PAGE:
• Humans:
      • Was participant consent gained?
      • Have risks of harm to participants been minimized and appropriate protections included?
  • Supplemental files:
    • Do these contain sufficient information?
    • Does the information match the statements made in the main manuscript?
    • Should any information be moved to the main manuscript?

Review articles



  • Is anything incorrectly stated?
  • Do the references support the statements being made?
  • Are any important recent papers missed?
  • Are any references out of date or obsolete?


  • Does it reflect current thinking in the field?
  • Is anything important missing (or cherry-picked)?
  • Are viewpoints given due weight given the existing literature?
  • Are any conclusions/perspectives/outlook/opinions/original research clearly indicated?


  • Is the language clear and unambiguous?
  • Are any diagrams misleading or incomplete?
  • Is the work written such that a knowledgable generalist can understand it?
  • Is the abstract/lead understandable to a general audience?
  • Does the lay summary (if included) capture the key points of the work while being understandable to a reader with only secondary-school background?


External, invited peer reviewers must fulfil the following criteria:

  1. Have expertise in the relevant field, and be willing to provide relevant credentials if requested. If necessary, identity may be verified via a faculty contact address, and copies of certifications may be requested (all information will be kept confidential).
  2. Be willing to disclose any potential conflicts of interest
  3. Not be editorial board members of this journal

Community review

Although external peer reviewers will be invited by the editorial board, spontaneous public comments are invited for all articles undergoing peer review, and those that are dual-published into Wikipedia. This can include content suggestions, copyediting, or fact-checking (such as checking how well cited references support the statements in the article). Such comments facilitate and supplement the formal scholarly peer review of articles. Authors are recommended to take these recommendations into account and respond if appropriate.

Comments before publication are recommended to be left on the article's Discussion page. For published articles that have been integrated into Wikipedia, it is recommended that comments for further improvement are left on the Talk page of the equivalent Wikipedia article.

Duties of peer reviewers

Potential peer reviewers should provide the peer review coordinator or corresponding editorial board member with personal and professional information that is accurate and a true representation of their expertise. Peer reviewers should only agree to review submissions for which they have the subject expertise required to make a proper assessment, and for which they can review in a timely manner. Peer reviewers should not use information obtained during the peer review process for their own or any other person's or organization’s advantage, nor should they use it to disadvantage or discredit others. Peer reviewers should declare all potential conflicting interests, and should seek advice from the peer review coordinator or the editorial board if they are unsure whether something constitutes a relevant conflict of interest. Peer reviewers should not allow their reviews to be influenced by the origins of a submission, by the nationality, religious or political beliefs, gender or other characteristics of the authors, or by commercial considerations.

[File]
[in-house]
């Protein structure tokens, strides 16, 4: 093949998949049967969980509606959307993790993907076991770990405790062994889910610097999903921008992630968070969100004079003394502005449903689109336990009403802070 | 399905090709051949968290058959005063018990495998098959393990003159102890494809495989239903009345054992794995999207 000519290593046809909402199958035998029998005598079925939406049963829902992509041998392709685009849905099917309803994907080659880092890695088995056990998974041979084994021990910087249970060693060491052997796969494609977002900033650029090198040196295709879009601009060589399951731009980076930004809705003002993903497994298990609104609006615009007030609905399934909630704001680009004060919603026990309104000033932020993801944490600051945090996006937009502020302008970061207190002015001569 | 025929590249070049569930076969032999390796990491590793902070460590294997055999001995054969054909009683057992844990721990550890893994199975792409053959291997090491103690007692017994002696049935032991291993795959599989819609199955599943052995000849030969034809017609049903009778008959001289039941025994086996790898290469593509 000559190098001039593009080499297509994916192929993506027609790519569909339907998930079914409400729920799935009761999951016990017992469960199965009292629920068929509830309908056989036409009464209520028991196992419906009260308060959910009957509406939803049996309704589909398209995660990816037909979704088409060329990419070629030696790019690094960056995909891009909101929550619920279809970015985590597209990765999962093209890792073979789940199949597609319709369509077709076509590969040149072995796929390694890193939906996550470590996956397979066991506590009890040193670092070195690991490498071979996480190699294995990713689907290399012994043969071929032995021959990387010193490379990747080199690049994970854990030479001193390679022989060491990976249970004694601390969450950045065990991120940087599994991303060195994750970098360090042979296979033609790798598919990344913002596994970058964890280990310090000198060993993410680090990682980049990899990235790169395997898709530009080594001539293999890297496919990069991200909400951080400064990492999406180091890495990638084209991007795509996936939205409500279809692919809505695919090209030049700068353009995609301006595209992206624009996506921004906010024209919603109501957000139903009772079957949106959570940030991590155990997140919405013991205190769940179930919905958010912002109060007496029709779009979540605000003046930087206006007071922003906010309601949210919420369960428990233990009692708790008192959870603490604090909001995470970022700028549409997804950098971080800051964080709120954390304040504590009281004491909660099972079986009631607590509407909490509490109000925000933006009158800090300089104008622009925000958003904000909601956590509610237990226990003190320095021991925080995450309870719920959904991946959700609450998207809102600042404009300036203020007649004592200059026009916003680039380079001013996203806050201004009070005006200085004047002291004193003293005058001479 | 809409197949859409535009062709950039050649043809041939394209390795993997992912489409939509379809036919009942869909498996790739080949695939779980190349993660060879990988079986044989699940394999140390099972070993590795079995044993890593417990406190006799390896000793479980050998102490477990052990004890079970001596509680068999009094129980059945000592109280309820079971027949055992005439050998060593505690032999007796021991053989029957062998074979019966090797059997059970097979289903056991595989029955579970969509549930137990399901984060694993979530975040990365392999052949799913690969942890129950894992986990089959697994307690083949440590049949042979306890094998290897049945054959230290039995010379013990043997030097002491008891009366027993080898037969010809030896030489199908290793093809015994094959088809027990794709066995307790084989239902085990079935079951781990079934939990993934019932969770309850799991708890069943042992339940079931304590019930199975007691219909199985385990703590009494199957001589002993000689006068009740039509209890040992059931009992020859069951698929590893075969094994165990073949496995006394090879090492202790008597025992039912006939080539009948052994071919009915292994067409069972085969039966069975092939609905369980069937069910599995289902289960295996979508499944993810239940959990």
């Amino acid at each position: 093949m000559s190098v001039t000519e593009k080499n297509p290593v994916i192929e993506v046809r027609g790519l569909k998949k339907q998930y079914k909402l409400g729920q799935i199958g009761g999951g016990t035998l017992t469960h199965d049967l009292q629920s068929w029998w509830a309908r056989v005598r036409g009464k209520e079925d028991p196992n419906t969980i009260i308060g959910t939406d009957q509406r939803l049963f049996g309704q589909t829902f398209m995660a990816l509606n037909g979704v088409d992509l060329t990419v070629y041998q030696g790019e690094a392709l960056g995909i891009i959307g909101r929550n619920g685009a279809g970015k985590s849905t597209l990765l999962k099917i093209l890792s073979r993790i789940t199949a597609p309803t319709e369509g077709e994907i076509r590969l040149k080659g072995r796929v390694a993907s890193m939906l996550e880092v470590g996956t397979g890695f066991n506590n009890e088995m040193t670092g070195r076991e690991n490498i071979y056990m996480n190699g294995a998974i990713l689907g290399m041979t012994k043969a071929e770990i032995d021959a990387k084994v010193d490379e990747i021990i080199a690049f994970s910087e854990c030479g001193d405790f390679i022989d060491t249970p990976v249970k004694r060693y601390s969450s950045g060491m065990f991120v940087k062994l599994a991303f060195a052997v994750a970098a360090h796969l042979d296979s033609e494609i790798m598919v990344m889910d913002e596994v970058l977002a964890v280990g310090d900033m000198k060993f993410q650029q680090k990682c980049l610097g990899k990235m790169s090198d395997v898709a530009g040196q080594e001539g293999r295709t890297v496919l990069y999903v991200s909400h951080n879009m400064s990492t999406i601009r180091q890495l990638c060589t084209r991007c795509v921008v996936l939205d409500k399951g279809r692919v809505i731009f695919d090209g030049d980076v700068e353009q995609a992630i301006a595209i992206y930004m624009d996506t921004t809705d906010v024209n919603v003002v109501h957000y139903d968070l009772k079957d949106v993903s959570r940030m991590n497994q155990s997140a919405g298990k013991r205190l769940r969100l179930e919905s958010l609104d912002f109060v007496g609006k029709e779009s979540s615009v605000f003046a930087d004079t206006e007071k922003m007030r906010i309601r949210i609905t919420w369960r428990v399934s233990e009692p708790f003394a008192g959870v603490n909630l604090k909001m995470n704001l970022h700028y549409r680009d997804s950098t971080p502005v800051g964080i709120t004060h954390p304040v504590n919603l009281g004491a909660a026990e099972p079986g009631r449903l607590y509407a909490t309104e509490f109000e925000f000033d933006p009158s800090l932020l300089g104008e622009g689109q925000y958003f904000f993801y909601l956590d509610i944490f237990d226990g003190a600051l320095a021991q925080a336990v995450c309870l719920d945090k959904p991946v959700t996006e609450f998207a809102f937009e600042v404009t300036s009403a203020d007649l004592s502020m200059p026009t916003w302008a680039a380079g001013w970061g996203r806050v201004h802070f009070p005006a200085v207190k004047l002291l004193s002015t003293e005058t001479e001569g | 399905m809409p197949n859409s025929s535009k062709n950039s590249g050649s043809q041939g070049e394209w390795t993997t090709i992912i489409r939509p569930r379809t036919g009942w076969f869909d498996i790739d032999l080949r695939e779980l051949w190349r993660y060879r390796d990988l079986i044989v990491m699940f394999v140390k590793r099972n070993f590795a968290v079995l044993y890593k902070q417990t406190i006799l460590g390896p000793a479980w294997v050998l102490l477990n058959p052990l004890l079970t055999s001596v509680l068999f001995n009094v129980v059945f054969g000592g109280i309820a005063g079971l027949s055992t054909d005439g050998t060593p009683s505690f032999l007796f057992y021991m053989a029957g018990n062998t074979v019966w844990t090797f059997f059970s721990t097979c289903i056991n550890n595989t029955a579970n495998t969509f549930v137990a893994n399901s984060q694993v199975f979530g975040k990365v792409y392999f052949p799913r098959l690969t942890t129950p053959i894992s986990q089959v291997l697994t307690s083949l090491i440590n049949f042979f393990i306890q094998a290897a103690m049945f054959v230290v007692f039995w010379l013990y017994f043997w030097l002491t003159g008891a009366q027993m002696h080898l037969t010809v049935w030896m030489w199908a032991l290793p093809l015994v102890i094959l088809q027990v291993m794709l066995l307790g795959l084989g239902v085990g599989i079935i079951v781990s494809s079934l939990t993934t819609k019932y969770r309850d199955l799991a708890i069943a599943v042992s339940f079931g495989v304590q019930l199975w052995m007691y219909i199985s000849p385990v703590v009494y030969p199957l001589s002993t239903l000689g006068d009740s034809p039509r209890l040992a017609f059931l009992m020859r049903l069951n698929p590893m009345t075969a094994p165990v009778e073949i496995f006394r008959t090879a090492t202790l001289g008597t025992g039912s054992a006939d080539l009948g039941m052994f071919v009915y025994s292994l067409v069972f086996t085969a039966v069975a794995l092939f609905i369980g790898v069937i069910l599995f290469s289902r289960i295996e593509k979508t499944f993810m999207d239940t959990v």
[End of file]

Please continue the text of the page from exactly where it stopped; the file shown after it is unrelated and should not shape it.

Assessment aspects

The reviews should be objective and constructive, with avoidance of hostile, libellous or derogatory personal comments.

A peer reviewer who suspects research misconduct should notify the peer review coordinator or the editorial board about this issue, and present all given evidence. Subsequently, the peer reviewer should not personally perform an investigation unless the journal asks for additional information or advice.


Peer reviewers must keep the confidentiality of works and author identities unless permission has been granted to disclose such material or information. Peer reviewers must not retain confidential works for their personal use.

Peer reviewers have the option to keep their names confidential to the public and authors by requesting such processing in the peer review submission form.

Public peer review

WikiJournal User Group uses a public peer review process. Peer reviewers' comments and author responses are published alongside the work under an open access license. The version of the work at the time of review is also indicated. Optionally, if the reviewer explicitly chooses to waive their confidentiality, their name is included on the peer review reports (open peer review).

Further reading